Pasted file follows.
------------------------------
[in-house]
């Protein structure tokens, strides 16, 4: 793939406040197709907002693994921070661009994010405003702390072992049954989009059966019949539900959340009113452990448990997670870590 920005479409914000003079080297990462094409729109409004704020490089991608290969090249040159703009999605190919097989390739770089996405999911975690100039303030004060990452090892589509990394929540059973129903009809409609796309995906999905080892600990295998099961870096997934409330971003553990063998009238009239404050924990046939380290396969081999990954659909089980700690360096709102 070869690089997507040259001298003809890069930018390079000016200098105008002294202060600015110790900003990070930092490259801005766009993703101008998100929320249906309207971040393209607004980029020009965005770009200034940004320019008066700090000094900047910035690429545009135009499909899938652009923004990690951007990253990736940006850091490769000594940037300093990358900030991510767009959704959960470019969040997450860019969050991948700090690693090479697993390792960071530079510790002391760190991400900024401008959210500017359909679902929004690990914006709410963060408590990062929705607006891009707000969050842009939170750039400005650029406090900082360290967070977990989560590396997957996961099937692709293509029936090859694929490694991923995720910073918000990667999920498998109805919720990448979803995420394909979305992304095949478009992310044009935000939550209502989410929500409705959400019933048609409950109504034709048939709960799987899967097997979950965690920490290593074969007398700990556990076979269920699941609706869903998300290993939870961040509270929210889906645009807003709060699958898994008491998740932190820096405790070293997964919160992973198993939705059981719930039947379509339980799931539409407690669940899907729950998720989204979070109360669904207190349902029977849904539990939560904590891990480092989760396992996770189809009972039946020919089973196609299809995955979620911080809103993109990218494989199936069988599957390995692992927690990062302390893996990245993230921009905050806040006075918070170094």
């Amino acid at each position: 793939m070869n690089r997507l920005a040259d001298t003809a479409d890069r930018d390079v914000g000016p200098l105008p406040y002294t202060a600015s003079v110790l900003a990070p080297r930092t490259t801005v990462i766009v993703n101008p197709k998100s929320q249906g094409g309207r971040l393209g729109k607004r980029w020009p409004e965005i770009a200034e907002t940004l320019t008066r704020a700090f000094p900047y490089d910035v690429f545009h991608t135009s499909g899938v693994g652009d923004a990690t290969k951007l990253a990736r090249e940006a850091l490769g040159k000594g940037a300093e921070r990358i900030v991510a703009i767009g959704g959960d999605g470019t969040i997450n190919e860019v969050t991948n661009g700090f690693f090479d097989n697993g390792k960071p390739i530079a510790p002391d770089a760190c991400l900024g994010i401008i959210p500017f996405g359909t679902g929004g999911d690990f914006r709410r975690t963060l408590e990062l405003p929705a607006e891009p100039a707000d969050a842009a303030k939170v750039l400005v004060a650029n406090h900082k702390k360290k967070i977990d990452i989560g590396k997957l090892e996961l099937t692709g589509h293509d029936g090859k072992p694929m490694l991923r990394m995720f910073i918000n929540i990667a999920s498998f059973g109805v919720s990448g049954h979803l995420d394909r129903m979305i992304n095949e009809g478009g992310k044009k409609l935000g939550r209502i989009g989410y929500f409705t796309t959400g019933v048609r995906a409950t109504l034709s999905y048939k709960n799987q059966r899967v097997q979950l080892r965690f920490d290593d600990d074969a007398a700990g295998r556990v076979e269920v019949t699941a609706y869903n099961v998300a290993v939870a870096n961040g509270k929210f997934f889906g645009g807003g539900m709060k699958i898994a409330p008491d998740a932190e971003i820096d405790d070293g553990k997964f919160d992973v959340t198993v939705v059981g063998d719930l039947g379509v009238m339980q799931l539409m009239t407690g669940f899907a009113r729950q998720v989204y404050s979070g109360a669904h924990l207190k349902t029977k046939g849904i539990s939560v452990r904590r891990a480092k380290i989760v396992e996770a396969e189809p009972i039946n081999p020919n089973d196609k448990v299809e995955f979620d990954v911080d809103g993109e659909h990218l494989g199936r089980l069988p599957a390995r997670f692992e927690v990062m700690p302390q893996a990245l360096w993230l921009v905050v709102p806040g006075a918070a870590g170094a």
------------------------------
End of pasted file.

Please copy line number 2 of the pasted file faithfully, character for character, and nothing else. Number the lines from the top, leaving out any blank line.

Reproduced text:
């Protein structure tokens, strides 16, 4: 793939406040197709907002693994921070661009994010405003702390072992049954989009059966019949539900959340009113452990448990997670870590 920005479409914000003079080297990462094409729109409004704020490089991608290969090249040159703009999605190919097989390739770089996405999911975690100039303030004060990452090892589509990394929540059973129903009809409609796309995906999905080892600990295998099961870096997934409330971003553990063998009238009239404050924990046939380290396969081999990954659909089980700690360096709102 070869690089997507040259001298003809890069930018390079000016200098105008002294202060600015110790900003990070930092490259801005766009993703101008998100929320249906309207971040393209607004980029020009965005770009200034940004320019008066700090000094900047910035690429545009135009499909899938652009923004990690951007990253990736940006850091490769000594940037300093990358900030991510767009959704959960470019969040997450860019969050991948700090690693090479697993390792960071530079510790002391760190991400900024401008959210500017359909679902929004690990914006709410963060408590990062929705607006891009707000969050842009939170750039400005650029406090900082360290967070977990989560590396997957996961099937692709293509029936090859694929490694991923995720910073918000990667999920498998109805919720990448979803995420394909979305992304095949478009992310044009935000939550209502989410929500409705959400019933048609409950109504034709048939709960799987899967097997979950965690920490290593074969007398700990556990076979269920699941609706869903998300290993939870961040509270929210889906645009807003709060699958898994008491998740932190820096405790070293997964919160992973198993939705059981719930039947379509339980799931539409407690669940899907729950998720989204979070109360669904207190349902029977849904539990939560904590891990480092989760396992996770189809009972039946020919089973196609299809995955979620911080809103993109990218494989199936069988599957390995692992927690990062302390893996990245993230921009905050806040006075918070170094």